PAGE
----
Letter from an Appreciative Holocaust Survivor


Special thanks to Israel365’s donors who support Holocaust survivors, either through our monthly program or the Guardians of Israel program.

Our donors support therapies and holiday gifts to Holocaust survivors throughout the Land of Israel who are suffering from various stages of dementia, Alzheimer’s, and other cognitive disorders. 

The programs and gifts greatly increase our beloved survivors’ physical and emotional quality of life. In many cases, the therapies provided slow their cognitive decline.

Tova is one of these fortunate survivors, and here’s her story in her own words:

I was born in Budapest, Hungary, in 1931. I was the only daughter of my mother, a seamstress, and my father, a salesman of carpentry products. We lived in a modest one-room apartment in the workers’ quarter of the city, but I did not feel any lack of food or means.

During most of the Second World War, the nationalist and anti-Semitic regime led by Miklos Horthy ruled Hungary. He collaborated with the Nazis and enacted many anti-Semitic laws restricting Jewish activity. 

On the other hand, Horthy tried to delay sending the Jews of Budapest to concentration camps. This “favorable” act was because he knew that the Hungarian economy would collapse if the Jews were deported.

In 1944, when I was thirteen, the Nazis invaded Hungary and deposed Horthy. Under the auspices and support of Nazi Germany, the Nazi and anti-Semitic “Arrow Cross” party, led by Ferenc Szalasi, took over the government. Life became increasingly difficult, especially for the Jews of Budapest. 

Several Jewish families were forced to live in one apartment, and the apartment buildings where they lived were marked with a yellow Star of David. My mother and I moved into my great aunt’s apartment with other families. It was crowded, and we were limited in the number of hours we could leave our homes to shop for food and other essentials. My father was not with us at the time.

One day the militiamen of the “Arrow Cross” regime came and took my mother to a brick factory filled with Jews. They wanted to send the Jews to a concentration camp. But since it was nearing the end of the war, there were not enough trains to transport all the Jews. To my joy, my mother was released and returned to us.

After a few months, we Jews were moved from apartments to a fenced ghetto. In the ghetto, the situation got worse; overcrowding and hunger increased, and we were not allowed to go shopping at all. Once a day, we got a plate of soup. 

Most of the time, we stayed in the basement of the building, as the Allies were constantly bombing Budapest. Images of large residential buildings being bombed and collapsing like decks of cards were etched in my memory.

In the winter of 1945, the Russians occupied Budapest, freed us from the ghetto, and saved our lives. It turned out that although my mother, father, and I survived, about half of my uncles and aunts were killed in the war. 

I went back to school and was a good student, but at age 16, I decided to leave high school and study a practical profession – tailoring, while continuing evening studies. At the same time, I joined a Zionist youth group, which radically changed my life.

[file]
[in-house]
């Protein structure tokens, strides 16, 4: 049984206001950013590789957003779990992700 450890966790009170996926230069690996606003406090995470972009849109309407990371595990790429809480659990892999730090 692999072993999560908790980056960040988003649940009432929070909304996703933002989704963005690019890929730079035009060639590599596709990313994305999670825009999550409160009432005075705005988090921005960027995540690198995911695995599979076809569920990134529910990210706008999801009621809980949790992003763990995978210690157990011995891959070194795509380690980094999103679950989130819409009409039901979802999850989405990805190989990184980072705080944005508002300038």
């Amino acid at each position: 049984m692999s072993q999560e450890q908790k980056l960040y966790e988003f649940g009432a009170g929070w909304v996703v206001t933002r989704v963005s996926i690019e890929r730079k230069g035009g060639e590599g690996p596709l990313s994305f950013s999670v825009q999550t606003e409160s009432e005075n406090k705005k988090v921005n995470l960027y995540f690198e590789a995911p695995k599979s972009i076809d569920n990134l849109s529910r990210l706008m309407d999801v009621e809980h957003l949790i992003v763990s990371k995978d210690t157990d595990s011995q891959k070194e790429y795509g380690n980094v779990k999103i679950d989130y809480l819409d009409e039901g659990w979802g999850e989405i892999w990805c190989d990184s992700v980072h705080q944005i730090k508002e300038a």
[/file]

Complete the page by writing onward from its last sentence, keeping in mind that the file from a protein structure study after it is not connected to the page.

In 1949, I immigrated to Israel illegally through Austria and Italy. About a year later, my parents followed and we lived in the beautiful Zichron Yaakov settlement.

Some months later, I joined a group of young adults that founded Kibbutz Dvir, north of Beer Sheva. When you hear about Israelis making the desert bloom, Kibbutz Dvir is proof. During this time, I worked in the laundry of nearby Kibbutz Lahav and in Kibbutz Dvir’s vegetable garden growing and picking onions. I also served in the army in the Nahal unit.

After a few years, I became disillusioned with the kibbutz life. Farming was just not for me. I moved to Jerusalem, where I began my nursing studies. I also met my late husband, Shimon, in Jerusalem. 

Shimon, also a Holocaust survivor from Hungary, was a carpenter and fought in the War of Liberation, Operation Sinai, and the Six-Day War. We married in 1955 and had two sons. Today, one son is a biology professor, and the other is a karate teacher and painter.

As a nurse, I worked for about twenty-five years in the maternity department at Hadassah Hospital in Ein Kerem. It was a very rewarding job, as you can imagine.

My husband died in 2001, and for the last 20 years, I have been living alone in Jerusalem.

Now in my glorious 90’s, my cognitive functions are unfortunately slowing. I have been in need of assistance, which Shoshana’s organization is providing me.

Since I was told that the donors of Israel365 help to pay for the programs and services I receive, I would like to thank them and let them know that their help is deeply appreciated.  

– Tova from Jerusalem


Please take a moment to watch this short video about Shoshana, our Guardian of Israel, who runs the Holocaust survivors’ care center that Israel365’s donors support.  

Then, donate below and select “Make this donation monthly,” or click here to join the Guardians of Israel monthly program!



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